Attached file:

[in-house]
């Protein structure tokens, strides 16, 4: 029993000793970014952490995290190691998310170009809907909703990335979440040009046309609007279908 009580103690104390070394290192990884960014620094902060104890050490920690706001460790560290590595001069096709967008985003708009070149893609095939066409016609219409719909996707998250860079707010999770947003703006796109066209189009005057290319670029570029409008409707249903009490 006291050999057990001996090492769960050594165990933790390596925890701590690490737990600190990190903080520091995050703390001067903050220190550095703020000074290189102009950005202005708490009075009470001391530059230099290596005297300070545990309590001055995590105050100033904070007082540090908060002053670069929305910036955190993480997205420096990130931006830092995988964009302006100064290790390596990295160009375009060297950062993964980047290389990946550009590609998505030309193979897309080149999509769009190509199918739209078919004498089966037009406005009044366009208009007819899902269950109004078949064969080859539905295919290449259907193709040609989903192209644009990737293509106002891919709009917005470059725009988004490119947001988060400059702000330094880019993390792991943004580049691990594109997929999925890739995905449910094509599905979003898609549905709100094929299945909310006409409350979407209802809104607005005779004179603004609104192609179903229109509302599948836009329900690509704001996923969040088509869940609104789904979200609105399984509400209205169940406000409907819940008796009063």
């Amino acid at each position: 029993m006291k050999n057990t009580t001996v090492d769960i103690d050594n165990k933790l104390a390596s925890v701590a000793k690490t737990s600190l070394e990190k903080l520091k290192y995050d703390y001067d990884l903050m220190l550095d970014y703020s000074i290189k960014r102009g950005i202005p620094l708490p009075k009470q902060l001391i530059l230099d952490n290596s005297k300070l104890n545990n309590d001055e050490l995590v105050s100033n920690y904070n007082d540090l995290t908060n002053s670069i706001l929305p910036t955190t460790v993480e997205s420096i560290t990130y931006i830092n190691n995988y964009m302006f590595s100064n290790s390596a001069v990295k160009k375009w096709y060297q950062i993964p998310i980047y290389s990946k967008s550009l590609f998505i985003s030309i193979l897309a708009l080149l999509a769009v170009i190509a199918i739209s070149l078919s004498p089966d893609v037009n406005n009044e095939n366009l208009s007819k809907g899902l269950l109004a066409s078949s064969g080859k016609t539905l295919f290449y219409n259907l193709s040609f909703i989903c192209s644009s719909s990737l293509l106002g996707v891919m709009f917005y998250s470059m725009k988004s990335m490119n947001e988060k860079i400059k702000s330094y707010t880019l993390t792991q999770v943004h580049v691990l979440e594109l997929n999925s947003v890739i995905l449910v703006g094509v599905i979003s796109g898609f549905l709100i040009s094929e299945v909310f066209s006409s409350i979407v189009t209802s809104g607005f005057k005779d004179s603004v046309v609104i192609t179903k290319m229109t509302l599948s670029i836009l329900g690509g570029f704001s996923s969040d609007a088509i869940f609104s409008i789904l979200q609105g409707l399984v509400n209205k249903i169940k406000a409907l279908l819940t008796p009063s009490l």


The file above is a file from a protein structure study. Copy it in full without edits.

[in-house]
């Protein structure tokens, strides 16, 4: 029993000793970014952490995290190691998310170009809907909703990335979440040009046309609007279908 009580103690104390070394290192990884960014620094902060104890050490920690706001460790560290590595001069096709967008985003708009070149893609095939066409016609219409719909996707998250860079707010999770947003703006796109066209189009005057290319670029570029409008409707249903009490 006291050999057990001996090492769960050594165990933790390596925890701590690490737990600190990190903080520091995050703390001067903050220190550095703020000074290189102009950005202005708490009075009470001391530059230099290596005297300070545990309590001055995590105050100033904070007082540090908060002053670069929305910036955190993480997205420096990130931006830092995988964009302006100064290790390596990295160009375009060297950062993964980047290389990946550009590609998505030309193979897309080149999509769009190509199918739209078919004498089966037009406005009044366009208009007819899902269950109004078949064969080859539905295919290449259907193709040609989903192209644009990737293509106002891919709009917005470059725009988004490119947001988060400059702000330094880019993390792991943004580049691990594109997929999925890739995905449910094509599905979003898609549905709100094929299945909310006409409350979407209802809104607005005779004179603004609104192609179903229109509302599948836009329900690509704001996923969040088509869940609104789904979200609105399984509400209205169940406000409907819940008796009063």
């Amino acid at each position: 029993m006291k050999n057990t009580t001996v090492d769960i103690d050594n165990k933790l104390a390596s925890v701590a000793k690490t737990s600190l070394e990190k903080l520091k290192y995050d703390y001067d990884l903050m220190l550095d970014y703020s000074i290189k960014r102009g950005i202005p620094l708490p009075k009470q902060l001391i530059l230099d952490n290596s005297k300070l104890n545990n309590d001055e050490l995590v105050s100033n920690y904070n007082d540090l995290t908060n002053s670069i706001l929305p910036t955190t460790v993480e997205s420096i560290t990130y931006i830092n190691n995988y964009m302006f590595s100064n290790s390596a001069v990295k160009k375009w096709y060297q950062i993964p998310i980047y290389s990946k967008s550009l590609f998505i985003s030309i193979l897309a708009l080149l999509a769009v170009i190509a199918i739209s070149l078919s004498p089966d893609v037009n406005n009044e095939n366009l208009s007819k809907g899902l269950l109004a066409s078949s064969g080859k016609t539905l295919f290449y219409n259907l193709s040609f909703i989903c192209s644009s719909s990737l293509l106002g996707v891919m709009f917005y998250s470059m725009k988004s990335m490119n947001e988060k860079i400059k702000s330094y707010t880019l993390t792991q999770v943004h580049v691990l979440e594109l997929n999925s947003v890739i995905l449910v703006g094509v599905i979003s796109g898609f549905l709100i040009s094929e299945v909310f066209s006409s409350i979407v189009t209802s809104g607005f005057k005779d004179s603004v046309v609104i192609t179903k290319m229109t509302l599948s670029i836009l329900g690509g570029f704001s996923s969040d609007a088509i869940f609104s409008i789904l979200q609105g409707l399984v509400n209205k249903i169940k406000a409907l279908l819940t008796p009063s009490l």